Black-and-white photographs created during the period from the middle of the 1980s to the beginning of the 1990s immerse the viewers into the lives of rock musicians from the legendary bands: Boris Grebenshikov (Aquarium), Viktor Tsoi (Kino), Vyacheslav Butusov (Nautilus Pompilius),Zhanna Aguzarova (Bravo), Konstantin Kinchev (Alisa), Oleg Garkusha (AuktYon), Pyotr Mamonov (Zvuki Mu), Alexander Bashlachev, and many others. Now, several decades past, these photographs are more than just a record of the Soviet music phenomenon – they also transmit a powerful boost of inner freedom and cultural protest of the creative young generation of that time.

The premiere of the exhibition project I’ve Seen Rock 'n' Roll coincides with the publication of the namesake book by Igor Moukhin.

"… This book gives a full-scale overview of the reality that one cannot erase either from one’s the memory or from the genetic code of Russian music today: Tsoi’s museful look while he was standing at the Kantima (Kantemirovskaya metro station in Moscow) entrance, fervent punk debauchery of the Tupiye band, Mamonov’s eccentric plasticity, grotesque shows by Corrosion of Metal. In an artful way he combines the irrevocably classical photographs to create a new and exciting novel about a paradise lost,"

writes journalist and music expert Felix Sandalov.

According to the Afisha magazine, Igor Moukhin is one of the most important artists in contemporary photography. Say the least of it: not only has he managed to capture the provocative and controversial era of the 1980s, which came closer to the British rock’n’roll “golden age” than ever in Russian musical history, but he also documented yet another attempt of the rebirth of the rebellious spirit in the noughties. His camera witnessed how Saprykin’s foster children from St. Petersburg and Moscow bars and clubs joined the protest actions of 2011. All of these, from the life of the artistic circle to the lives of prostitutes, fashionistas, members of youth political movements, and Russian generalship, is shown in more than 15 author’s editions of the photographer.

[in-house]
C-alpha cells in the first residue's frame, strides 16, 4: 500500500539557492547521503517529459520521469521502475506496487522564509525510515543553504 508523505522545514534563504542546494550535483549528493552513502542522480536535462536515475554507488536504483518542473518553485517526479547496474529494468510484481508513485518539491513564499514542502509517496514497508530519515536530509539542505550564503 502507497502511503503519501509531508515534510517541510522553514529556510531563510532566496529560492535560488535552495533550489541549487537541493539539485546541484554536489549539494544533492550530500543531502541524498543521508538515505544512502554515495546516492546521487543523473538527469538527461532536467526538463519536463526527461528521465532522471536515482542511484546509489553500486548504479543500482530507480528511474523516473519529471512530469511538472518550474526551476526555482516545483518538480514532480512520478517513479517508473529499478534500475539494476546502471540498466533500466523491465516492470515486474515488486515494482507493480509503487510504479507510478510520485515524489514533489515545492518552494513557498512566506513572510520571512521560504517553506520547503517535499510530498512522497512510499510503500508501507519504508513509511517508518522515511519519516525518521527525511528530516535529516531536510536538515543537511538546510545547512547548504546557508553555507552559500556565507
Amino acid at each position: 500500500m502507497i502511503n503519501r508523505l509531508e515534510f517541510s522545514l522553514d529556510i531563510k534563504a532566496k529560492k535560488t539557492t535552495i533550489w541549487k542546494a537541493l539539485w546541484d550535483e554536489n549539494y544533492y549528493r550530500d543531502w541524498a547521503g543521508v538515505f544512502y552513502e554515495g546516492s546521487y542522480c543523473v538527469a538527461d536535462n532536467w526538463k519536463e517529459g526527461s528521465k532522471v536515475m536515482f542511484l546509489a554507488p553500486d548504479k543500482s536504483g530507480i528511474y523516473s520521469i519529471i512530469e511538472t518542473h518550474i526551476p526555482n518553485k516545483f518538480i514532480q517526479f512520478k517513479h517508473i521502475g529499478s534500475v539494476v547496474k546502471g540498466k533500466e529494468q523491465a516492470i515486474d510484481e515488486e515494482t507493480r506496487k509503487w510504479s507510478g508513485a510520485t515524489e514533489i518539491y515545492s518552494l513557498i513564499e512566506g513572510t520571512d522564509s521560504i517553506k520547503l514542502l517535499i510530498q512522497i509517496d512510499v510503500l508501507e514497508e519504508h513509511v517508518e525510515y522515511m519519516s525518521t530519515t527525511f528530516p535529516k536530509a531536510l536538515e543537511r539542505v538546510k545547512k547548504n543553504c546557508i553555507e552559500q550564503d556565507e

This year will bring us yet another book, and several months before its publication the exhibition at Rosphoto will give a chance to get acquainted with Igor Moukhin’s vision of rock’n’roll of the times when Komsomol youth remembered Lenin’s name more and more seldom but visited the Leningrad Rock Club concerts more and more often. The photographs presented at the exhibition include famous shots along with the rare ones from the remaining negatives made in the USSR that were not published before. The displayed works include original prints from the 1980s, contact prints from film negatives of the 1986-1988s, and modern large format exhibition prints. The pictures of the rock crowd complemented by the photographs depicting daily life in Leningrad and Moscow of that time present a unique historical material about the ending period of the USSR.